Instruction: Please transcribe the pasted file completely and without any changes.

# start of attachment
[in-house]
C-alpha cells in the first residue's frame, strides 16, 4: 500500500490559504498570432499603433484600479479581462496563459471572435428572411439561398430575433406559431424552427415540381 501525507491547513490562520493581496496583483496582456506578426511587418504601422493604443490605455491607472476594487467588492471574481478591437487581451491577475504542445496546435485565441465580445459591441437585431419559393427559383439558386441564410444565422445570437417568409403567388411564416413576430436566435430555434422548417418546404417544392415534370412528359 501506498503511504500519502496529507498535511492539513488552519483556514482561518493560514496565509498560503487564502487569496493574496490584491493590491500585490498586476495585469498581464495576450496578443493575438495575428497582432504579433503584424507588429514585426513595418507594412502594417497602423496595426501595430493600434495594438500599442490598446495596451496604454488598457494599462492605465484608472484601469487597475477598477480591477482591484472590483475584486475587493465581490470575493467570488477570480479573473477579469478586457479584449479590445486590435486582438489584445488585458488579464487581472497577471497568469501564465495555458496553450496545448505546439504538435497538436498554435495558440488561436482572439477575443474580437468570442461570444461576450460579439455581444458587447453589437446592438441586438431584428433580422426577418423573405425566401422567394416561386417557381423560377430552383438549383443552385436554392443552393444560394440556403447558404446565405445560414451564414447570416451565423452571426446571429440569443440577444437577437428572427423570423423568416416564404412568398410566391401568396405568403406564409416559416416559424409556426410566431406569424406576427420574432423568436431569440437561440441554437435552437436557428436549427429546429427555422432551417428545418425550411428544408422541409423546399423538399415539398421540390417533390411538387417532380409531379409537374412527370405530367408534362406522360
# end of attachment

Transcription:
[in-house]
C-alpha cells in the first residue's frame, strides 16, 4: 500500500490559504498570432499603433484600479479581462496563459471572435428572411439561398430575433406559431424552427415540381 501525507491547513490562520493581496496583483496582456506578426511587418504601422493604443490605455491607472476594487467588492471574481478591437487581451491577475504542445496546435485565441465580445459591441437585431419559393427559383439558386441564410444565422445570437417568409403567388411564416413576430436566435430555434422548417418546404417544392415534370412528359 501506498503511504500519502496529507498535511492539513488552519483556514482561518493560514496565509498560503487564502487569496493574496490584491493590491500585490498586476495585469498581464495576450496578443493575438495575428497582432504579433503584424507588429514585426513595418507594412502594417497602423496595426501595430493600434495594438500599442490598446495596451496604454488598457494599462492605465484608472484601469487597475477598477480591477482591484472590483475584486475587493465581490470575493467570488477570480479573473477579469478586457479584449479590445486590435486582438489584445488585458488579464487581472497577471497568469501564465495555458496553450496545448505546439504538435497538436498554435495558440488561436482572439477575443474580437468570442461570444461576450460579439455581444458587447453589437446592438441586438431584428433580422426577418423573405425566401422567394416561386417557381423560377430552383438549383443552385436554392443552393444560394440556403447558404446565405445560414451564414447570416451565423452571426446571429440569443440577444437577437428572427423570423423568416416564404412568398410566391401568396405568403406564409416559416416559424409556426410566431406569424406576427420574432423568436431569440437561440441554437435552437436557428436549427429546429427555422432551417428545418425550411428544408422541409423546399423538399415539398421540390417533390411538387417532380409531379409537374412527370405530367408534362406522360